US 6424215 B1
High efficiency and high power output are attained in a multi-tone FF RF amplifier by eliminating fundamentals in a first loop and then operating on the IMD products only in a second loop. Since lower power tones are adjusted in the IMD product reduction, less complex, lower power processing circuitry is required and higher efficiency is realized since both amplifiers add in-phase and approximately equally at the RF output.
1. A feedforward (FF) RF amplifier comprising:
a RF signal input and a RF signal output;
a first amplification path including a first RF amplifier and a second amplification path including a second RF amplifier; the first and second RF amplifiers being substantially identical;
the first and second amplification path each disposed between the RF signal input and the RF signal output and each amplification path adding directly to the RF signal output;
an intermodulation distortion (IMD) adjusting path disposed between an input to the first RF amplifier and an input to the second RF amplifier; including first and second IMD adjusting circuitry;
a signal coupling path coupling an output of the first RF amplifier to a node of the IMD adjusting path located intermediate the first and second IMD adjusting circuitry; the signal coupling path providing the IMD for processing by the second IMD adjusting circuitry;
the combined effect of the IMD adjusting path and signal coupling path providing inverted distortion terms at an input to the second RF amplifier; and
circuit delays for adjusting the signals in the first and second amplification paths and the IMD adjusting path so that the multi-tones are maintained in alignment at an input to the first RF amplifier and at an input to the second RF amplifier and at the RF signal output and
input nodes for applying spreading codes to outputs of the first and second RF amplifiers; and
despreading circuitry connected to the RF signal output for minimizing a despread tone output.
2. The FF RF amplifier of
the circuit delays including a first delay in the first amplification path including a first delay device located at the output of the first RF amplifier; a delay in the second amplification path including a second delay device located at an input of the second RF amplifier and a third delay in the IMD adjusting path including a third delay device located intermediate the first and second IMD adjusting circuitry.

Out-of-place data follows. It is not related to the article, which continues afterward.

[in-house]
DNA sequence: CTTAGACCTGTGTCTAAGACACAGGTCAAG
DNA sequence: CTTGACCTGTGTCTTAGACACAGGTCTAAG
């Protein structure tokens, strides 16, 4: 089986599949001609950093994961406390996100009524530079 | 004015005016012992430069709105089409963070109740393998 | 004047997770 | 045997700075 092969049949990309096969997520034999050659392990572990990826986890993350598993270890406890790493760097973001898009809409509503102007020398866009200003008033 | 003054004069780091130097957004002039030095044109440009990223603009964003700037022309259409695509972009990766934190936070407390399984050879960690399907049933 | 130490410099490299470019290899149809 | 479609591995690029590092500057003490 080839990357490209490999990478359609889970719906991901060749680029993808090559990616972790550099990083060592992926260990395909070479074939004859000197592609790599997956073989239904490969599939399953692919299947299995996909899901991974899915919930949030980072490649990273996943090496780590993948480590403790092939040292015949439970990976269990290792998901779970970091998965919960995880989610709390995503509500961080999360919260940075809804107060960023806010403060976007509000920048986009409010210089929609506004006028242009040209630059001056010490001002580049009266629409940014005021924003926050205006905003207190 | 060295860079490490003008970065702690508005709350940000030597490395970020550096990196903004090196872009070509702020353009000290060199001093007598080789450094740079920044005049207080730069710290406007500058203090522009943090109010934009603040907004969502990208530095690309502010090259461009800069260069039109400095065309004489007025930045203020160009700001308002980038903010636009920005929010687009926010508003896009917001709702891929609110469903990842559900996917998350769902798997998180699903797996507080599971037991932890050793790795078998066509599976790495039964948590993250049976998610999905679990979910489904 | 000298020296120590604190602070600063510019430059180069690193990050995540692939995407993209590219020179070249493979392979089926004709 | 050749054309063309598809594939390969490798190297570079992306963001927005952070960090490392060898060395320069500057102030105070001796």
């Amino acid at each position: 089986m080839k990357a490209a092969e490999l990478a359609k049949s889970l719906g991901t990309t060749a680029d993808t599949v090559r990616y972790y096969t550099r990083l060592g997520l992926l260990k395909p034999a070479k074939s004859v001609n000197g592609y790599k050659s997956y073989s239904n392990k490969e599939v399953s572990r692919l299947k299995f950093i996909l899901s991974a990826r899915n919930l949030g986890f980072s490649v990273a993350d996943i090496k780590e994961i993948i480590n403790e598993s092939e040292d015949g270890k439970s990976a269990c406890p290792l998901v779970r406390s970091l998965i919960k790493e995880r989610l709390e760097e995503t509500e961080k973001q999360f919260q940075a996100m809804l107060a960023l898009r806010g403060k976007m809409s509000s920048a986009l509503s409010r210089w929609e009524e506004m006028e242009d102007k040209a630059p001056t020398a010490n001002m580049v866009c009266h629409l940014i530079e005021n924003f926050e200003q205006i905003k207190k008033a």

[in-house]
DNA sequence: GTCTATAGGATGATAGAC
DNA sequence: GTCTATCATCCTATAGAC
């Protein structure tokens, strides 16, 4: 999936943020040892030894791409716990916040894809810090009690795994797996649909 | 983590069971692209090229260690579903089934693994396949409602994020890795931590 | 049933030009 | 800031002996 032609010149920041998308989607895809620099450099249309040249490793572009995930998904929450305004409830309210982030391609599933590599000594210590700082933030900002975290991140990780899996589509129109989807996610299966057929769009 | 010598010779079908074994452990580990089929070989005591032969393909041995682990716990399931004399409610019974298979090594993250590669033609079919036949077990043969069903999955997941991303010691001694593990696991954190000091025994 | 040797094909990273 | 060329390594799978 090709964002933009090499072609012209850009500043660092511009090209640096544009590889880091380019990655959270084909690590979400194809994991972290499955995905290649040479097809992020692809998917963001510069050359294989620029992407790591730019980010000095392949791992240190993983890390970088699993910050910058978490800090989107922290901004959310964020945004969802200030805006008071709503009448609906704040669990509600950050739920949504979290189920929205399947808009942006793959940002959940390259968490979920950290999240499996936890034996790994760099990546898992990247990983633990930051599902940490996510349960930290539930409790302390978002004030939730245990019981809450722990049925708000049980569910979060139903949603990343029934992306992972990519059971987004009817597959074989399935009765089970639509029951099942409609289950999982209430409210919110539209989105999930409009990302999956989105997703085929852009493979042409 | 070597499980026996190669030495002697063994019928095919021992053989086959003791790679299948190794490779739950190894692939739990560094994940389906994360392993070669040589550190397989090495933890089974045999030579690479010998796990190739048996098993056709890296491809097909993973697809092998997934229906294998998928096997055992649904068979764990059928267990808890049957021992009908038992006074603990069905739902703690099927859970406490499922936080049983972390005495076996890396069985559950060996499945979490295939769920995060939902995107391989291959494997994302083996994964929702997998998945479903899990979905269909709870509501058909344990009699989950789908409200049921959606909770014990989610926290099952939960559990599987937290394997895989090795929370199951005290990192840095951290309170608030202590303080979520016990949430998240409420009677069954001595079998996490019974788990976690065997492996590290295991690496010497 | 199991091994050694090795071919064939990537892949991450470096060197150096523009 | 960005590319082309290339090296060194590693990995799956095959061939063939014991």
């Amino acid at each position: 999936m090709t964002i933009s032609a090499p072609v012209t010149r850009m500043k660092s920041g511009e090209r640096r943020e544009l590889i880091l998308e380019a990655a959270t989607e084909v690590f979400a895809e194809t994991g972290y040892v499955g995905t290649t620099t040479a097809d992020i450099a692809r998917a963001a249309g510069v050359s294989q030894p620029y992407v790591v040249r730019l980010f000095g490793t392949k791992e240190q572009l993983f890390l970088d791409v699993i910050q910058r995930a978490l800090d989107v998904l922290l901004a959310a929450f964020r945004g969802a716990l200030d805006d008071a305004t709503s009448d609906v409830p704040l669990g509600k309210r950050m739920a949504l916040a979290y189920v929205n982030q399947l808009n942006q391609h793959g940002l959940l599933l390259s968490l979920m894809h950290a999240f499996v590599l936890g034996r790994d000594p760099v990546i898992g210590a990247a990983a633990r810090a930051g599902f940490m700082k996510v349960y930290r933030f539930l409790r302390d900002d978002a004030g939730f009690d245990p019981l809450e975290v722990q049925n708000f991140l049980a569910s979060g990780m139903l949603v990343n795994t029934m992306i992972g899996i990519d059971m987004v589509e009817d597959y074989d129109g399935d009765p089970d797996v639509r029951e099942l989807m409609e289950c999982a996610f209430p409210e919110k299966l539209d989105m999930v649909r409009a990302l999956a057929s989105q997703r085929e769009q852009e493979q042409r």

3. The FF RF amplifier of
the IMD adjusting circuitry including a signal attenuator and a phase adjuster.
4. The FF RF amplifier of
the RF signal input comprising a signal coupler dividing an RF signal input into two paths connected to the first and second amplification paths respectively; and
the RF signal output comprising a signal coupler combining RF signal outputs of the first and second amplification paths into a single RF output signal.
5. A method of amplifying an input RF signal and providing a substantially distortion less RF output signal comprising the steps of:
amplifying the input RF signal in a first RF amplifier;
delaying the input RF signal for a first duration and amplifying the delayed RF signal in a second RF amplifier;
sensing the input RF signal applied to the first RF amplifier and delaying the sensed RF signal for a second duration and combining it with a sensed output of the first RF amplifier and processing to invert distortion tones (IMD);
applying the inverted distortion tones (IMD) to an input of the second RF amplifier;
delaying the output of the first RF amplifier for a third duration and combining the delayed output of the first RF amplifier with an output of the second RF amplifier, simultaneously canceling IMD and constructively, and approximately equally, and adding the desired multitone signals from both amplifiers;
whereby the first delay has a duration equal to a phase inversion of the RF signal input, the second delay has a duration equal to the inherent delay of the first amplifier and the third delay has a duration sufficient to match a phase of the output of the second RF amplifier;
applying spreading code to outputs of the first and second RF amplifiers; and
despreading at the RF output and minimizing the spreading tones.
6. The method of
sensing and minimizing the multitone component of the signal at the coupling of the input to the second RF amplifier.
7. A feed forward amplifier system comprising:
a RF input and a RF output;
the RF input comprises a signal coupler dividing an RF signal input into first and second RF transmission paths;
first and second RF amplifiers inserted into the first and second RF transmission paths interconnecting said RF input and said RF output;
signal adjustment and inversion circuitry, connected between the first and second RF transmission paths, including a transmission path coupling an input of the first RF amplifier to an input of the second RF amplifier, and operative for separating intermodulation distortion (IMD) products from an RF signal in the first transmission path;
the inversion circuitry connected for inverting the separated IMD products and coupling the separated IMD products to an input of the second RF amplifier by a transmission path interconnecting an output of the first RF amplifier to an input of the second RF amplifier; and
delay circuitry for maintaining alignment between RF signals in the first and second transmission paths;
the RF signal output comprises a signal combiner combining RF signal output of the first and second RF transmission paths into a single RF output signal; and
a first input at an output of the first RF amplifier for accepting a spreading tone;
a second input at an output of the second RF amplifier for accepting a spreading tone; and
a node at the RF signal output for accepting a de-spread circuit;
whereby IMD products are canceled and RF signal fundamentals are added.
8. A feed forward amplifier system as claimed in
a signal sensing point connected to an input of the second RF amplifier to permit adjusting of signal components to a minimum at this junction.
9. A feed forward amplifier system as claimed in
a switch for selectively disconnecting the input of the first RF amplifier from the adjustment and inversion circuitry.